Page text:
Don't Sugar Coat Family History When it Comes to Alcohol
A difficult but necessary part of parenting is talking to children about the dangers of using drugs or alcohol. While many parents may not want to have that talk, it can help keep their kids educated and safe.
In the most recent Kansas Communities That Care Survey from 2020 in Clay County, in the last thirty days
Just over 29% of high school students reported drinking some alcohol.
8% reported using marijuana
and 14% report vaping (or using e-cigarettes)
For students in grades 6-12 in Clay County, 40% report using alcohol at least once already. This means that, as a parent, your likelihood of dealing with some form of substance abuse or addiction-related issue with your child is uncomfortably high.
Youth Substance Abuse Risk Factors
Certain factors predispose the younger generation to abuse substances like alcohol and drugs. Admittedly, a lot of these are beyond your control. While you can’t do anything about those particular ones, just knowing that they exist helps you understand where your child stands when it comes to his or her specific risk of becoming a substance abuser.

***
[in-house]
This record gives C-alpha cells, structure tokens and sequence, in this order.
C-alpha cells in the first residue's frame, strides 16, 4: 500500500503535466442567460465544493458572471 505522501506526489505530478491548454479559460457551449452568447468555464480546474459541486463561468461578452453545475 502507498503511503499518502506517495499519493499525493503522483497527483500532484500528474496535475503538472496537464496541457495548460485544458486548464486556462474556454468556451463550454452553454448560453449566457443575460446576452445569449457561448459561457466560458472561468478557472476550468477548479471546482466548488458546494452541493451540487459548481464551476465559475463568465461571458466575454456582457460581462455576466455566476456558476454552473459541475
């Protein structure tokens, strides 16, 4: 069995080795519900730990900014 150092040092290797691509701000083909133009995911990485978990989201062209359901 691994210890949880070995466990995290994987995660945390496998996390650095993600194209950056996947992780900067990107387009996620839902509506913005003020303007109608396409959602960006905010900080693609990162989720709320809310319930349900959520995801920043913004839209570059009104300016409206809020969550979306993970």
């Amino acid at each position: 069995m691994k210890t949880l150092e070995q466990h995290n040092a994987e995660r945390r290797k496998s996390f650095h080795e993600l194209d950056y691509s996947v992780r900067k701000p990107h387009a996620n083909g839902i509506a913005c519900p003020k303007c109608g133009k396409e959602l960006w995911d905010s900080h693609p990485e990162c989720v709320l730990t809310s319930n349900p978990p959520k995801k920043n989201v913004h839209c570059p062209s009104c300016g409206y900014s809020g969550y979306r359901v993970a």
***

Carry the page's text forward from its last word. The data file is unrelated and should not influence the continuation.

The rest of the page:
There is a strong genetic component when it comes to substance abuse. A teen with either a parent or sibling who abuses alcohol is at four times a greater risk of developing the same issue.
Drug use among male youths is higher than it is for females for a number of drugs—marijuana, cocaine, and hallucinogens, just to name a few. On the other hand, young females tended to use more non-medical psycho-therapeutic drugs than males in the same age range.
Existence of Mental Illness
The National Institute on Drug Abuse notes that drug use and mental illnesses often go hand in hand. Either the drug use leads to a mental disorder by affecting the brain, the mental disorder leads to drug use (as in self-medicating), or both occur at the same time due to certain biological conditions or after experiencing some type of trauma or stress.
Behavior of Family and Friends
The Foundation For a Drug-Free World states that, when surveyed, 55 percent of the teens indicated that they began using drugs due to wanting to be “cool” around their friends. Family members who regularly use drugs or alcohol can have a similar effect as it teaches the youth that this type of behavior is acceptable.
Signs of Teen Substance Abuse
Some signs to look for to help determine if your child has a substance abuse problem are as followed:
Poor grades in school
No longer interested in things that used to excite him or her
Laughing for no apparent reason
Bad personal hygiene
Reduced interest in personal appearance
Insatiable appetite at times
Avoids making eye contact with you
Smells like smoke
Fails to meet curfew
Exhibits behavior that suggests he or she has something to hide